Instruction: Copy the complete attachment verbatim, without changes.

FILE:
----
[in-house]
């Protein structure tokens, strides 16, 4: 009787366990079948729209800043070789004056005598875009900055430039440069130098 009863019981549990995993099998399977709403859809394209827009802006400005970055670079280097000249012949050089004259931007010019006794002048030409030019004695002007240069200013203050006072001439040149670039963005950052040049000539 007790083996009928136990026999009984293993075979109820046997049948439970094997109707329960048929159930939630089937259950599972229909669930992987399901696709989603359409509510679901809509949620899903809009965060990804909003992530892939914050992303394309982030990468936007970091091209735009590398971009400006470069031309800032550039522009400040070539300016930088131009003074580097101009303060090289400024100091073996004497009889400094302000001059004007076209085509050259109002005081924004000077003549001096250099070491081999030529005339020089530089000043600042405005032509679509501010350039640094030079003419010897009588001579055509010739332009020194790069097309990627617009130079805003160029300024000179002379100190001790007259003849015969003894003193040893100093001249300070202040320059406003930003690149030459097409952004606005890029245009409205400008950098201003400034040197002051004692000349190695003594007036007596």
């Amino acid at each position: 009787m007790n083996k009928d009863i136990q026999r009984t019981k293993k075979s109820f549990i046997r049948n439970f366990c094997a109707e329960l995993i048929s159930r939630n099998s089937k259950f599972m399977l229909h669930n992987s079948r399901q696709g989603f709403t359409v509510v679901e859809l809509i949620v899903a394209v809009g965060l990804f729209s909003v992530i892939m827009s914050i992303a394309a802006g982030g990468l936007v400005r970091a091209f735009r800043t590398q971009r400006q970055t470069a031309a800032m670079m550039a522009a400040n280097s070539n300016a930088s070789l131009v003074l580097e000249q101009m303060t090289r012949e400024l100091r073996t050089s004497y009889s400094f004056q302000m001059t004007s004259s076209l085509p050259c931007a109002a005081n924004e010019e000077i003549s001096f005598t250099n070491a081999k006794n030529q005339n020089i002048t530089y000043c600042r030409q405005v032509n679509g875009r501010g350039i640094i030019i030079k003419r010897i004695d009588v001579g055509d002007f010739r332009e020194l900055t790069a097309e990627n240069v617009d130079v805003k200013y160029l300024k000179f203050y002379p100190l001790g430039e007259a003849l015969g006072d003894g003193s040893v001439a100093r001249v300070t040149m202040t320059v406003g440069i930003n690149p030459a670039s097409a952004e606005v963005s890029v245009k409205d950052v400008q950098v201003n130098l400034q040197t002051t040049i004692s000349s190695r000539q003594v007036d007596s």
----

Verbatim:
[in-house]
């Protein structure tokens, strides 16, 4: 009787366990079948729209800043070789004056005598875009900055430039440069130098 009863019981549990995993099998399977709403859809394209827009802006400005970055670079280097000249012949050089004259931007010019006794002048030409030019004695002007240069200013203050006072001439040149670039963005950052040049000539 007790083996009928136990026999009984293993075979109820046997049948439970094997109707329960048929159930939630089937259950599972229909669930992987399901696709989603359409509510679901809509949620899903809009965060990804909003992530892939914050992303394309982030990468936007970091091209735009590398971009400006470069031309800032550039522009400040070539300016930088131009003074580097101009303060090289400024100091073996004497009889400094302000001059004007076209085509050259109002005081924004000077003549001096250099070491081999030529005339020089530089000043600042405005032509679509501010350039640094030079003419010897009588001579055509010739332009020194790069097309990627617009130079805003160029300024000179002379100190001790007259003849015969003894003193040893100093001249300070202040320059406003930003690149030459097409952004606005890029245009409205400008950098201003400034040197002051004692000349190695003594007036007596």
């Amino acid at each position: 009787m007790n083996k009928d009863i136990q026999r009984t019981k293993k075979s109820f549990i046997r049948n439970f366990c094997a109707e329960l995993i048929s159930r939630n099998s089937k259950f599972m399977l229909h669930n992987s079948r399901q696709g989603f709403t359409v509510v679901e859809l809509i949620v899903a394209v809009g965060l990804f729209s909003v992530i892939m827009s914050i992303a394309a802006g982030g990468l936007v400005r970091a091209f735009r800043t590398q971009r400006q970055t470069a031309a800032m670079m550039a522009a400040n280097s070539n300016a930088s070789l131009v003074l580097e000249q101009m303060t090289r012949e400024l100091r073996t050089s004497y009889s400094f004056q302000m001059t004007s004259s076209l085509p050259c931007a109002a005081n924004e010019e000077i003549s001096f005598t250099n070491a081999k006794n030529q005339n020089i002048t530089y000043c600042r030409q405005v032509n679509g875009r501010g350039i640094i030019i030079k003419r010897i004695d009588v001579g055509d002007f010739r332009e020194l900055t790069a097309e990627n240069v617009d130079v805003k200013y160029l300024k000179f203050y002379p100190l001790g430039e007259a003849l015969g006072d003894g003193s040893v001439a100093r001249v300070t040149m202040t320059v406003g440069i930003n690149p030459a670039s097409a952004e606005v963005s890029v245009k409205d950052v400008q950098v201003n130098l400034q040197t002051t040049i004692s000349s190695r000539q003594v007036d007596s």